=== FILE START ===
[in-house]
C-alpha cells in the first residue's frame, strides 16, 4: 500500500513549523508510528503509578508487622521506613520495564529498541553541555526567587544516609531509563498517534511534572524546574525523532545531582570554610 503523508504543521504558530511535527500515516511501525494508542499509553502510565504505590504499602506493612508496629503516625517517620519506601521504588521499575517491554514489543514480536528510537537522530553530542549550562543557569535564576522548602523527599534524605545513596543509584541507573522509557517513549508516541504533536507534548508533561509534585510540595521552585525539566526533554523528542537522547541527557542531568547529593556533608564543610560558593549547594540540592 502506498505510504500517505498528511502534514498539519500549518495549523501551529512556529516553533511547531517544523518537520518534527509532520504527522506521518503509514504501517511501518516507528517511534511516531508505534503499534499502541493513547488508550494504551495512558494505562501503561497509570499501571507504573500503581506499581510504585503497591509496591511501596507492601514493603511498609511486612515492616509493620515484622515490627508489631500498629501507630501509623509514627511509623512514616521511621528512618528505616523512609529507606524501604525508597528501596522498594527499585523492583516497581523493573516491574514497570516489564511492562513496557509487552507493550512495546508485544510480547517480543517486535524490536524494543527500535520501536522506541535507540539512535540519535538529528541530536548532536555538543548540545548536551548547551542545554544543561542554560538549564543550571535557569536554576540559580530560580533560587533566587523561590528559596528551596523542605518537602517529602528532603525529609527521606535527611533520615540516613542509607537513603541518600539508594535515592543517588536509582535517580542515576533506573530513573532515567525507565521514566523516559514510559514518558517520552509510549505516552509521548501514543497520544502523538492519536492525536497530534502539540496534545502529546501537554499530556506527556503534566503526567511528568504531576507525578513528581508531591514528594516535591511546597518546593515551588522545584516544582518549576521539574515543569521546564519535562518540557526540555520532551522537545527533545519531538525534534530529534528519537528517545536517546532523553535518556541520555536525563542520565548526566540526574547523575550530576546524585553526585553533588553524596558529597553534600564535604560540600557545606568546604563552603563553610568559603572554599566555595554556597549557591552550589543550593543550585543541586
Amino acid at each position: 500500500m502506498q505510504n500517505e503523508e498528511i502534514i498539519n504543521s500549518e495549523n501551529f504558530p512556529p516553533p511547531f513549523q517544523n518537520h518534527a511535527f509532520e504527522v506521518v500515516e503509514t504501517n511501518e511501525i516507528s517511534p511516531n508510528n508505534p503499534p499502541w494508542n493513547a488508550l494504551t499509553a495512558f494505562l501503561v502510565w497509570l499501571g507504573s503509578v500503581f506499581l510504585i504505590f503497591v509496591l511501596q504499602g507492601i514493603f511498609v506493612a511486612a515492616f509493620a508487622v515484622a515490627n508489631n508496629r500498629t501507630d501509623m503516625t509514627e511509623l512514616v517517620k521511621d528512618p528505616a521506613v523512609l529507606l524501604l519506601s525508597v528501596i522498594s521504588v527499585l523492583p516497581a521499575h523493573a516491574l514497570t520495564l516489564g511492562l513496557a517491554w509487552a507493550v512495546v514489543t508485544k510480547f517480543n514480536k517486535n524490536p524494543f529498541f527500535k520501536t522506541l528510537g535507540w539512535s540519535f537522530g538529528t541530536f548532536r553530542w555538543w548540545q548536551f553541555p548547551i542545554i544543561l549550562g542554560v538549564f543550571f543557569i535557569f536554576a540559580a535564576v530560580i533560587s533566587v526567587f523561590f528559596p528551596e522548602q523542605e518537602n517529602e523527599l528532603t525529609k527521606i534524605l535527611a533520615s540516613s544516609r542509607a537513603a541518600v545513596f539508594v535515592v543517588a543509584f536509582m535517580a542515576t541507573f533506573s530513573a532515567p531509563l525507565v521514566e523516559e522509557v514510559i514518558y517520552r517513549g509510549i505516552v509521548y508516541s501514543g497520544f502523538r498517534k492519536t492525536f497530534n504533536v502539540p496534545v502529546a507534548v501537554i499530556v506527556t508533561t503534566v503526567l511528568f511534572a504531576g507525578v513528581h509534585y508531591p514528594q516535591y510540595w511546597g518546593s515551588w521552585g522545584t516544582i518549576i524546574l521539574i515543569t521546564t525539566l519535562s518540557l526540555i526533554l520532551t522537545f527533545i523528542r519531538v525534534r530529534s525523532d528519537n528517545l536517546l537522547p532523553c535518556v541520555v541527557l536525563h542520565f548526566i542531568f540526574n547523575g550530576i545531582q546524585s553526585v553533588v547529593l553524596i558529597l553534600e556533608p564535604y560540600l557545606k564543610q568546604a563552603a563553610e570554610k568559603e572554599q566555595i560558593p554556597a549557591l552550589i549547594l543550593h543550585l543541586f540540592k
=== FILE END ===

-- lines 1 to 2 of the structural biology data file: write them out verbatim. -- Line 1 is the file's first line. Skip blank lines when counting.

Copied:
[in-house]
C-alpha cells in the first residue's frame, strides 16, 4: 500500500513549523508510528503509578508487622521506613520495564529498541553541555526567587544516609531509563498517534511534572524546574525523532545531582570554610 503523508504543521504558530511535527500515516511501525494508542499509553502510565504505590504499602506493612508496629503516625517517620519506601521504588521499575517491554514489543514480536528510537537522530553530542549550562543557569535564576522548602523527599534524605545513596543509584541507573522509557517513549508516541504533536507534548508533561509534585510540595521552585525539566526533554523528542537522547541527557542531568547529593556533608564543610560558593549547594540540592 502506498505510504500517505498528511502534514498539519500549518495549523501551529512556529516553533511547531517544523518537520518534527509532520504527522506521518503509514504501517511501518516507528517511534511516531508505534503499534499502541493513547488508550494504551495512558494505562501503561497509570499501571507504573500503581506499581510504585503497591509496591511501596507492601514493603511498609511486612515492616509493620515484622515490627508489631500498629501507630501509623509514627511509623512514616521511621528512618528505616523512609529507606524501604525508597528501596522498594527499585523492583516497581523493573516491574514497570516489564511492562513496557509487552507493550512495546508485544510480547517480543517486535524490536524494543527500535520501536522506541535507540539512535540519535538529528541530536548532536555538543548540545548536551548547551542545554544543561542554560538549564543550571535557569536554576540559580530560580533560587533566587523561590528559596528551596523542605518537602517529602528532603525529609527521606535527611533520615540516613542509607537513603541518600539508594535515592543517588536509582535517580542515576533506573530513573532515567525507565521514566523516559514510559514518558517520552509510549505516552509521548501514543497520544502523538492519536492525536497530534502539540496534545502529546501537554499530556506527556503534566503526567511528568504531576507525578513528581508531591514528594516535591511546597518546593515551588522545584516544582518549576521539574515543569521546564519535562518540557526540555520532551522537545527533545519531538525534534530529534528519537528517545536517546532523553535518556541520555536525563542520565548526566540526574547523575550530576546524585553526585553533588553524596558529597553534600564535604560540600557545606568546604563552603563553610568559603572554599566555595554556597549557591552550589543550593543550585543541586